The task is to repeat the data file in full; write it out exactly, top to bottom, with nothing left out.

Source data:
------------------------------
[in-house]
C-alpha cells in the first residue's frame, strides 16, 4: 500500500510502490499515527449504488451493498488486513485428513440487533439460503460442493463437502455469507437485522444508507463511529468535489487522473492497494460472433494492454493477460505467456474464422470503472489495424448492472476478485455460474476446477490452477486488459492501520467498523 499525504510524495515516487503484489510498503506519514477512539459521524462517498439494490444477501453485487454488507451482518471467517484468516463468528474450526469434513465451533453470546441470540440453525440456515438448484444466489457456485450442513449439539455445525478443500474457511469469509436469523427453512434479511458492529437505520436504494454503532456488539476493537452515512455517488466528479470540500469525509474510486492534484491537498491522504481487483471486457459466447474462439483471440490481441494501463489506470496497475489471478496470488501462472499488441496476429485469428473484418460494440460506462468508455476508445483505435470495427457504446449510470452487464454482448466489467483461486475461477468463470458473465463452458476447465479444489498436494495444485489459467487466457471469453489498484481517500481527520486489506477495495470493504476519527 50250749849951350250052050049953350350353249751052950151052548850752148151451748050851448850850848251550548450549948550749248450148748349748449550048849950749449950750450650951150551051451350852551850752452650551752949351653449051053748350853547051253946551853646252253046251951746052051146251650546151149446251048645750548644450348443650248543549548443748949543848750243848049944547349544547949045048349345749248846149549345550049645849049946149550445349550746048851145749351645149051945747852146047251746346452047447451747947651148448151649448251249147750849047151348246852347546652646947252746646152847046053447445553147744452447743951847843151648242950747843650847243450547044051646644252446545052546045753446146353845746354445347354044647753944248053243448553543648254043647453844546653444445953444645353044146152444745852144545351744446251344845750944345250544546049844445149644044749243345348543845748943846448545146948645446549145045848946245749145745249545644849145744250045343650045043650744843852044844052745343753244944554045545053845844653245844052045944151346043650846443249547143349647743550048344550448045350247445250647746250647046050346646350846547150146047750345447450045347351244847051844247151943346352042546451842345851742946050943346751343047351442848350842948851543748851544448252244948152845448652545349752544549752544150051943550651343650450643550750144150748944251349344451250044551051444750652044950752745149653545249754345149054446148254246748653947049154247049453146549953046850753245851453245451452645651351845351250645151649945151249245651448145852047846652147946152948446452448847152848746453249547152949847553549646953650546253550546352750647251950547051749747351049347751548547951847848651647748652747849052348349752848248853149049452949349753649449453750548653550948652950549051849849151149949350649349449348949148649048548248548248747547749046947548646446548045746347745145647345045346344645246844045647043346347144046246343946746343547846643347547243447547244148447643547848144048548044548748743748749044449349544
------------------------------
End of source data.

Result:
[in-house]
C-alpha cells in the first residue's frame, strides 16, 4: 500500500510502490499515527449504488451493498488486513485428513440487533439460503460442493463437502455469507437485522444508507463511529468535489487522473492497494460472433494492454493477460505467456474464422470503472489495424448492472476478485455460474476446477490452477486488459492501520467498523 499525504510524495515516487503484489510498503506519514477512539459521524462517498439494490444477501453485487454488507451482518471467517484468516463468528474450526469434513465451533453470546441470540440453525440456515438448484444466489457456485450442513449439539455445525478443500474457511469469509436469523427453512434479511458492529437505520436504494454503532456488539476493537452515512455517488466528479470540500469525509474510486492534484491537498491522504481487483471486457459466447474462439483471440490481441494501463489506470496497475489471478496470488501462472499488441496476429485469428473484418460494440460506462468508455476508445483505435470495427457504446449510470452487464454482448466489467483461486475461477468463470458473465463452458476447465479444489498436494495444485489459467487466457471469453489498484481517500481527520486489506477495495470493504476519527 50250749849951350250052050049953350350353249751052950151052548850752148151451748050851448850850848251550548450549948550749248450148748349748449550048849950749449950750450650951150551051451350852551850752452650551752949351653449051053748350853547051253946551853646252253046251951746052051146251650546151149446251048645750548644450348443650248543549548443748949543848750243848049944547349544547949045048349345749248846149549345550049645849049946149550445349550746048851145749351645149051945747852146047251746346452047447451747947651148448151649448251249147750849047151348246852347546652646947252746646152847046053447445553147744452447743951847843151648242950747843650847243450547044051646644252446545052546045753446146353845746354445347354044647753944248053243448553543648254043647453844546653444445953444645353044146152444745852144545351744446251344845750944345250544546049844445149644044749243345348543845748943846448545146948645446549145045848946245749145745249545644849145744250045343650045043650744843852044844052745343753244944554045545053845844653245844052045944151346043650846443249547143349647743550048344550448045350247445250647746250647046050346646350846547150146047750345447450045347351244847051844247151943346352042546451842345851742946050943346751343047351442848350842948851543748851544448252244948152845448652545349752544549752544150051943550651343650450643550750144150748944251349344451250044551051444750652044950752745149653545249754345149054446148254246748653947049154247049453146549953046850753245851453245451452645651351845351250645151649945151249245651448145852047846652147946152948446452448847152848746453249547152949847553549646953650546253550546352750647251950547051749747351049347751548547951847848651647748652747849052348349752848248853149049452949349753649449453750548653550948652950549051849849151149949350649349449348949148649048548248548248747547749046947548646446548045746347745145647345045346344645246844045647043346347144046246343946746343547846643347547243447547244148447643547848144048548044548748743748749044449349544